For most children, try to develop and implement a new routine that all family members can follow. This will provides a balance of several different activities and appropriate interactions with others. At times like these, it can be easy to fall into unhealthy patterns of behaviour, which can make you feel worse.
Simple things you can do to stay mentally and physically active during this time include:
- Wake up relatively early – (annoying but it does help). Lying in bed until early afternoon will drain your energy levels and crush productivity. Set a nice alarm to wake up to and allow yourself more time to get ready and start the day properly.
- Stay connected to your friends and family via Skype, e-mail, video-calling and telephone / texting. Don’t rely just on texting though, as an audio-visual catch up is much more rewarding.
- Social media can be an excellent way to keep in touch with your friends and family. However, you should be mindful of your use of social media. Use it to promote positive interactions, and put your device away if it starts to negatively affect your mood. Many smartphones allow you to set time limits for certain apps such as Facebook or Instagram.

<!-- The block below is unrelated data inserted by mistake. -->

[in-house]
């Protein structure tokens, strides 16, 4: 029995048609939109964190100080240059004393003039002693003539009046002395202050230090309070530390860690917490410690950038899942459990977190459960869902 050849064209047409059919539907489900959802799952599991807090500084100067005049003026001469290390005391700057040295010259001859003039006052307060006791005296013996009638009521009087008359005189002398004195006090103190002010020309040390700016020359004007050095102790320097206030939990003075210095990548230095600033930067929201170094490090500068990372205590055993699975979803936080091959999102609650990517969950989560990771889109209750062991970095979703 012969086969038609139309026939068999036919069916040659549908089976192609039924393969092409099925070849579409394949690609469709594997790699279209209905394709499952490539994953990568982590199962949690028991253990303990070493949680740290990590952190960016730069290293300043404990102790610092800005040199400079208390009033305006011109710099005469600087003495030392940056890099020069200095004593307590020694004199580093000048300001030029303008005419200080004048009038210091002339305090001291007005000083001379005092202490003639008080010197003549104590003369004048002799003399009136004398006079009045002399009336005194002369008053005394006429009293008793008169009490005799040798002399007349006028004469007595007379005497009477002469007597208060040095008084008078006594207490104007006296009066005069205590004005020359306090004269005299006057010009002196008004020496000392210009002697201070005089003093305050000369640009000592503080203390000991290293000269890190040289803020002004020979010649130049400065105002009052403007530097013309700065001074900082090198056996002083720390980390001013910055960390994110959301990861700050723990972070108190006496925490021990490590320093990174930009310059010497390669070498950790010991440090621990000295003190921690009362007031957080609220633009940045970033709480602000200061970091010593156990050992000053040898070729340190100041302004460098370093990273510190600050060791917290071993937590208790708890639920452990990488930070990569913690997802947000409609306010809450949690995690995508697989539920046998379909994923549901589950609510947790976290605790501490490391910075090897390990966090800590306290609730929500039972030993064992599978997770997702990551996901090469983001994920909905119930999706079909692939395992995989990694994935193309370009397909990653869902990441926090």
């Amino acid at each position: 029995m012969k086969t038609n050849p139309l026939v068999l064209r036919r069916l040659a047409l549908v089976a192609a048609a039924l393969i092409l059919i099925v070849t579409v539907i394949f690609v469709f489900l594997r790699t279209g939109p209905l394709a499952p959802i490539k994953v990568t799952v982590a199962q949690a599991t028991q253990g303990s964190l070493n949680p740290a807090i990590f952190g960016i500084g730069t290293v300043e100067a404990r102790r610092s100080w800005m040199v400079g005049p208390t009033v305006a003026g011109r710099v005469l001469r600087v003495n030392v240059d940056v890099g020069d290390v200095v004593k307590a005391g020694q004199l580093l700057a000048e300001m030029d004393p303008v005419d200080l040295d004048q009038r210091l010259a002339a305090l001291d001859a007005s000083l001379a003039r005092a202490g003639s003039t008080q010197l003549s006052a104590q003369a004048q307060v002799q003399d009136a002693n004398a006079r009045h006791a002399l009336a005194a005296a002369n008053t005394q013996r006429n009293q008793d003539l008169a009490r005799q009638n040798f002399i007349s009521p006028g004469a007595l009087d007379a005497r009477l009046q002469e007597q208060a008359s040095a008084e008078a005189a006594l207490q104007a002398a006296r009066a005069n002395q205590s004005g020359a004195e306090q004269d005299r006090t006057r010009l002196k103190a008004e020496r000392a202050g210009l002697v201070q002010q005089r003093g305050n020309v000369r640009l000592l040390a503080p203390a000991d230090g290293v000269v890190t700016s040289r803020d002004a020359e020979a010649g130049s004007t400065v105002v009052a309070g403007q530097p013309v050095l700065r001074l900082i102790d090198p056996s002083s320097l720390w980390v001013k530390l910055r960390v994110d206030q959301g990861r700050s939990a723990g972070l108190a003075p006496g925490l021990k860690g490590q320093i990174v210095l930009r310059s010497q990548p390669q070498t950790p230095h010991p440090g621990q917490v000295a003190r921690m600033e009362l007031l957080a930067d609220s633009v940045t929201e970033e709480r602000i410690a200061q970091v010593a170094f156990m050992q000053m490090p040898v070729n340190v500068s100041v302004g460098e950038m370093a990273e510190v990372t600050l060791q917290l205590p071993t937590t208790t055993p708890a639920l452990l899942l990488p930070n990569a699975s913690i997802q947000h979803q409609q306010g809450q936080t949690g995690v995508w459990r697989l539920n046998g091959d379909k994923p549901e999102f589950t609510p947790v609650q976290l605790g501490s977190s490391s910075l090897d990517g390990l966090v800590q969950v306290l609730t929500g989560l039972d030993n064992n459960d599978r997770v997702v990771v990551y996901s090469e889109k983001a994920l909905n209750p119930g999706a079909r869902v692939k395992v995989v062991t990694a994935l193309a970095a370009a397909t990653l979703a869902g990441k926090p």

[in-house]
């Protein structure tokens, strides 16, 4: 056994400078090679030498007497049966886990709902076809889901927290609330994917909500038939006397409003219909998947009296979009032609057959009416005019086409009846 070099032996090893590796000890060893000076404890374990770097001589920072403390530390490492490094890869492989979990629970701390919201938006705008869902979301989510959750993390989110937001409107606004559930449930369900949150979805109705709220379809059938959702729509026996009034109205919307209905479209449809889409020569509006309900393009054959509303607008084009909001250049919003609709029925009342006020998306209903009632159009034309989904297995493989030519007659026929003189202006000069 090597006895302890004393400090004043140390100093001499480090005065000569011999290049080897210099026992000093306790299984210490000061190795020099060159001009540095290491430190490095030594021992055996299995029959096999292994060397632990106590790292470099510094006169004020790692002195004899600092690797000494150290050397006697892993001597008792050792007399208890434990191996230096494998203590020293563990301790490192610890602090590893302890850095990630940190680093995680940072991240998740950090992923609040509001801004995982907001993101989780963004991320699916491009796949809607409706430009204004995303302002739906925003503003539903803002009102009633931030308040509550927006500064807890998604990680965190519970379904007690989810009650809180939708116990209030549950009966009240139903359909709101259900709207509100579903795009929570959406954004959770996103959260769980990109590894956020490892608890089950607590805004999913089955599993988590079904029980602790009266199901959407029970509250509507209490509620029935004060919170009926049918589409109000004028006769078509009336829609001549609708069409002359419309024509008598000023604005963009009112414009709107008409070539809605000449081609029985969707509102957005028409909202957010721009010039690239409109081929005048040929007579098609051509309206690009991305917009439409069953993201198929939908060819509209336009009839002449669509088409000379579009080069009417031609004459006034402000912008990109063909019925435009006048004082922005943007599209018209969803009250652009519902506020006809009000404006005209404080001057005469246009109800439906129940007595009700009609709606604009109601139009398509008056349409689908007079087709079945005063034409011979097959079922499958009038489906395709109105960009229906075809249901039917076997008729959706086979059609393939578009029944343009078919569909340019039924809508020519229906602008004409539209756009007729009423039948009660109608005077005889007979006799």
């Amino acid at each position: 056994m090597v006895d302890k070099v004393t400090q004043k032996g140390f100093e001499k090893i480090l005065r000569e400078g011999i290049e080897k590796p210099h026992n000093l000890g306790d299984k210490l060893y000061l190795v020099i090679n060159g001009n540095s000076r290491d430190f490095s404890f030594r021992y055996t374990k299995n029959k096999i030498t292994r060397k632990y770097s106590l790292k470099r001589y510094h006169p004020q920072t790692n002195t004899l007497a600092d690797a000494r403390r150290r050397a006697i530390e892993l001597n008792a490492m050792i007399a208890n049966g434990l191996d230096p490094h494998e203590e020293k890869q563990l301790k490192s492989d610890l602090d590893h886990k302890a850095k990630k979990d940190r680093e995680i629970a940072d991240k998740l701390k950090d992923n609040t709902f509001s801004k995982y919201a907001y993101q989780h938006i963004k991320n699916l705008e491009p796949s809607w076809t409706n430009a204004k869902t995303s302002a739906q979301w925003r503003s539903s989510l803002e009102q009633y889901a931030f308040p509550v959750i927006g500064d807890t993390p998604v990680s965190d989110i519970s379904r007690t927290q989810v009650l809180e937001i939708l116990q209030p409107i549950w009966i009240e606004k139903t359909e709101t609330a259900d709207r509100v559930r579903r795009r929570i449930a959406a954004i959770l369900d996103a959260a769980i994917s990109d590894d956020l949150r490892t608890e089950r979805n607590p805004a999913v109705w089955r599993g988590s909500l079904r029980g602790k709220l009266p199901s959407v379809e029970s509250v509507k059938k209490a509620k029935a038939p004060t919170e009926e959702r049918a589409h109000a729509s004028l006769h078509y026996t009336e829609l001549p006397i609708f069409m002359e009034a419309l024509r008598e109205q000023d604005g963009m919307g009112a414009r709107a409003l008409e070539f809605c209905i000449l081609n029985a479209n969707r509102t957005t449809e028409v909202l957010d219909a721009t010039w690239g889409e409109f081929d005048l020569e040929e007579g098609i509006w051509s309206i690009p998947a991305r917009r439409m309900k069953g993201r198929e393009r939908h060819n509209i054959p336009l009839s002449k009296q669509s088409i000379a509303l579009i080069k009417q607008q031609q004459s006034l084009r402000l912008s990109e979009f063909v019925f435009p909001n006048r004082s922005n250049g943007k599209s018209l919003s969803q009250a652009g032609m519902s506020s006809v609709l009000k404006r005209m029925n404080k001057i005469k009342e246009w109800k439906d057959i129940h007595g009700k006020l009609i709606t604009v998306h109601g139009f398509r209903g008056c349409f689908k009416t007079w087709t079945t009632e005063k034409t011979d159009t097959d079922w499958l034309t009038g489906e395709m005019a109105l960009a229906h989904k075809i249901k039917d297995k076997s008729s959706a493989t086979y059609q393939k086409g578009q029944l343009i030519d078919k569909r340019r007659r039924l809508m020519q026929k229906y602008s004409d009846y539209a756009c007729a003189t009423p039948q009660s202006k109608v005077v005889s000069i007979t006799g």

- It is important to maintain, where possible, some sort of daily routine. You should vary what you put into your routine to keep things different and interesting but try and include key elements consistently.
Make a to-do list (or schedule / rota) with reasonable and specific things included. Finalise your schedule / rota the night before so you are ready and prepared for the day ahead. Include spending time doing things you enjoy as well as things you need to do.
- Time to eat (breakfast, lunch and dinner)
- Time to network chat and socialise, social media / gaming (IT based)
- Time to do work, study, homework, coursework, learn, research
- Time for exercise
- Time for relaxing, personal downtime (non IT based)
- Time to spend with family
- Time to spend doing something fun / different / activity based
Try to eat healthy, well-balanced meals, drink enough water, and try to avoid smoking, alcohol and recreational drugs
If needing to socially isolate, spend time with the windows open to let in fresh air, arranging space to sit with a nice view if possible and get some natural sunlight. Get out into the garden or sit on your doorstep if you can, keeping a distance of at least 2 metres from others.
If you don't need to isolate, you should try and get out of the house to do your daily exercise (walk, jog, run or bike-ride), keeping your social distance to at least 2 metres when outside.
Look to introduce fun activities for you and the family
- Themed meals
- Special movie / Netflix nights
- Quizzes and competitions
- Kitchen dancing / Karaoke
- Skype/FT friends other family to involve them too
Getting a good night’s sleep is crucial for feeling emotionally healthy the next day. We all feel better after a good night’s sleep.
Helping families with emotional and physical well-being
Websites offering links to a number of young people friendly resources